Ok that makes sense. Thanks. Yeah, it was always a pain taking dark frames with a DSLR because of the time it took up and trying to match the temperatures up. The IMX571 looks very tempting. Do you think it's overkill to use for imaging around 500-600 FL? Or would you recommend getting the 183c for that? I do have a 2" duo filter that I was using with my DSLR. I would assume I would still use that with the IMX571? If I got the QHY183c, could I still use the 2" filter or would I be better off using a 1.25"?


Edited by DropTekRoon, 18 August 2022 - 09:43 PM.


#8 Phishin_phool

Phishin_phool

    Viking 1

  • *****
  • Posts: 919
  • Joined: 31 May 2020
  • Loc: Ohio

Posted 18 August 2022 - 11:29 PM

I have  qhy183C AND qhy183M (there was a buy one get one 1/2 price sale a while back). There is ampglow , it calibrates out nicely when using darks / bias(darkflats)/ and flats. The full well capacity isn't high so I tend to use them with low gain to keep dynamic range as good as I can. It is a small chip so as your fl increases they become less able to capture some common targets (but give a 'close-up' on others. I enjoy them both and my best images have come from them but they don't handle all I want so I can a) do mosaics which I recently started after 2.5 years of imaging or b) add another camera to compliment which I also did 294mm pro.


  • DropTekRoon likes this

#9 jasonjeremiah

jasonjeremiah

    Viking 1

  • *****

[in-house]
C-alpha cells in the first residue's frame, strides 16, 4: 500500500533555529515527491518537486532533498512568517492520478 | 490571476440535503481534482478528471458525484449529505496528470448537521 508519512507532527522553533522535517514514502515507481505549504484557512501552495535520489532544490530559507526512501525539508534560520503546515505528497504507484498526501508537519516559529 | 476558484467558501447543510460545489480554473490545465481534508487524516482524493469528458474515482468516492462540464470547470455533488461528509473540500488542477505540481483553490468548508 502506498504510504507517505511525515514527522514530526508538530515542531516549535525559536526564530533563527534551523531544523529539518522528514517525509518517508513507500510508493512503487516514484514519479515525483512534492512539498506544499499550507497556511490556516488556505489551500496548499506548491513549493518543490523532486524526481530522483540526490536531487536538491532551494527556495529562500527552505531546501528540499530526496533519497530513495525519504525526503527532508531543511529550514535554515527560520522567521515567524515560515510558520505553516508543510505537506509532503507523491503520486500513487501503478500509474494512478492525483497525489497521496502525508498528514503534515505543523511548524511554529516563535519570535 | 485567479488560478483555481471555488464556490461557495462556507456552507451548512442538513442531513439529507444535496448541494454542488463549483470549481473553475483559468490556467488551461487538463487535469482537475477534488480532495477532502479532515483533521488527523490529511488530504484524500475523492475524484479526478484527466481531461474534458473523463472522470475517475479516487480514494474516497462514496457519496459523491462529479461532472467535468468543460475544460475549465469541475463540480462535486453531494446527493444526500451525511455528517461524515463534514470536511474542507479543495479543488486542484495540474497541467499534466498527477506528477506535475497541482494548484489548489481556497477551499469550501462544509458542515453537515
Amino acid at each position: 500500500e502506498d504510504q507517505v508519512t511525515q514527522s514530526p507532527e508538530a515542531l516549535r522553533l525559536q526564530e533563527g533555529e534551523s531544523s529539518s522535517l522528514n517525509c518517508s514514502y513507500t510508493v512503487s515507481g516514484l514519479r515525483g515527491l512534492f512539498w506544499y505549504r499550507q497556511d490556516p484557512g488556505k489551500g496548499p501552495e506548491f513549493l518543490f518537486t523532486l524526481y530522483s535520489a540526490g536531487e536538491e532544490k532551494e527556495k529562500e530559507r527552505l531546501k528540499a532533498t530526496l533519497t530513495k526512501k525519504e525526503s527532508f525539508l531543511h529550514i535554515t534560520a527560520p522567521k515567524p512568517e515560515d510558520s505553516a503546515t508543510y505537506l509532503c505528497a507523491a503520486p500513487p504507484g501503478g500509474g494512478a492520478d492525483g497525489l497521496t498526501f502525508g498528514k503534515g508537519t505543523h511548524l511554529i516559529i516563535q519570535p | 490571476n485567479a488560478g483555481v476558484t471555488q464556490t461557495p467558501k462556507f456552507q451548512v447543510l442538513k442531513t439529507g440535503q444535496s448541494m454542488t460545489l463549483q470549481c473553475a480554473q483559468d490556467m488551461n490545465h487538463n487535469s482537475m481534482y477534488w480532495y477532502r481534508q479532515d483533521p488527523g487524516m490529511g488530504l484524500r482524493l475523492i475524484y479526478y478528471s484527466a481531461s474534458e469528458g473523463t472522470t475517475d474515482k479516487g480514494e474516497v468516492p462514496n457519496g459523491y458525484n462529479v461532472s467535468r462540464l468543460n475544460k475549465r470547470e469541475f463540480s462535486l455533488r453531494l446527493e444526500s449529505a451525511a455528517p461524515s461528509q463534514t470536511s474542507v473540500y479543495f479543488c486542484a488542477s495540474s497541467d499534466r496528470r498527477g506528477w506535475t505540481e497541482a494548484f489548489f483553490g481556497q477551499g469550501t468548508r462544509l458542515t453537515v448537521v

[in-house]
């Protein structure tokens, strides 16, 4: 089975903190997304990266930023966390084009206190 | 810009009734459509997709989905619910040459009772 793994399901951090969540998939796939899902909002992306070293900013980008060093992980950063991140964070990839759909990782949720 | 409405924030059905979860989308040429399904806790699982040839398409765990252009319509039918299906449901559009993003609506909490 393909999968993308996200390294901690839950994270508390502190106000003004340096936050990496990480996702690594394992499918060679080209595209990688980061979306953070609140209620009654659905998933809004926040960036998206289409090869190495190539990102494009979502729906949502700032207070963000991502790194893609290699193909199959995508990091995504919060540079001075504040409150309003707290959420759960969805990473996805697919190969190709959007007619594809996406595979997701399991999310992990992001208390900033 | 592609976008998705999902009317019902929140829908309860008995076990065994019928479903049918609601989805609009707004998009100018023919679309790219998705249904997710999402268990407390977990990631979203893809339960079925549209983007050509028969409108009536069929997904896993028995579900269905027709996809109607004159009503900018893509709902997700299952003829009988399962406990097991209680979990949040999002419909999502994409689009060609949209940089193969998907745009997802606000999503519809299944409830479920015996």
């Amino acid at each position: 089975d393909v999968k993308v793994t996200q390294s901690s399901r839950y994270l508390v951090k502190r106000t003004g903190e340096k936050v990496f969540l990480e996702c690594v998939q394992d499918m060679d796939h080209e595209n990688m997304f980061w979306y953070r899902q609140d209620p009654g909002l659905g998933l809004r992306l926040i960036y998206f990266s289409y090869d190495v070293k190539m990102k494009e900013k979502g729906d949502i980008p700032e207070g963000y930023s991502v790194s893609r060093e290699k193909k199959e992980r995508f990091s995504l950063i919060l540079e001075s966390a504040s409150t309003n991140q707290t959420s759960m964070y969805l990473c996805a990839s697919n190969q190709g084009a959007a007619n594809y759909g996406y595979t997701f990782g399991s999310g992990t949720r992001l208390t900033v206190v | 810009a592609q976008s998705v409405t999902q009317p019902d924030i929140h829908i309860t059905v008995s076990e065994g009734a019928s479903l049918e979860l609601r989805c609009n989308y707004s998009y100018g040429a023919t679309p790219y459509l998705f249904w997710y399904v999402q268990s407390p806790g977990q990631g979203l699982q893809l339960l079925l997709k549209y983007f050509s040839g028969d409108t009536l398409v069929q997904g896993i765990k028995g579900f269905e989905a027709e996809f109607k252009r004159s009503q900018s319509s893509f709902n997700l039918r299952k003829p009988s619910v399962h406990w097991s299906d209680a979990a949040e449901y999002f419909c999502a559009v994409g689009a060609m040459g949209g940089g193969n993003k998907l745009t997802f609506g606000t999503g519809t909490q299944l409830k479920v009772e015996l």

• Posts: 637
  • Joined: 28 Nov 2009
  • Loc: Hanahan SC

Posted 18 August 2022 - 11:41 PM

The IMX571 would be perfect for 500-600mm focal length. Actually, you'd be much better sampled with the IMX571's 3.76 pixel size at that focal length. The IMX571 is a very versatile sensor. I've used it capture great images from an AT60ED, a focally reduced C8, and everything in between. I'd say it's the most popular CMOS chip for AP on the market, right now, and for good reason.
  • DropTekRoon likes this

#10 dx_ron

dx_ron

    Apollo

  • *****
  • Posts: 1,473
  • Joined: 10 Sep 2020
  • Loc: SW Ohio

Posted 19 August 2022 - 07:06 AM

 

 The IMX571 looks very tempting. Do you think it's overkill to use for imaging around 500-600 FL? Or would you recommend getting the 183c for that? I do have a 2" duo filter that I was using with my DSLR. I would assume I would still use that with the IMX571? If I got the QHY183c, could I still use the 2" filter or would I be better off using a 1.25"?

If you can afford a 571 camera, go for it. I enjoyed my 183 a lot, but I'm enjoying the much larger sensor of the 571. There are some issues with the Risingcam's internal heater not being up to the task on very humid nights. I added the $20 ZWO external dew heater to mine and it seems to help.

 

You can use 2" filters on any camera. You will need a way to mount them in the image train. Some reducers / flatteners have threads for 2" filters, or many people use a filter drawer.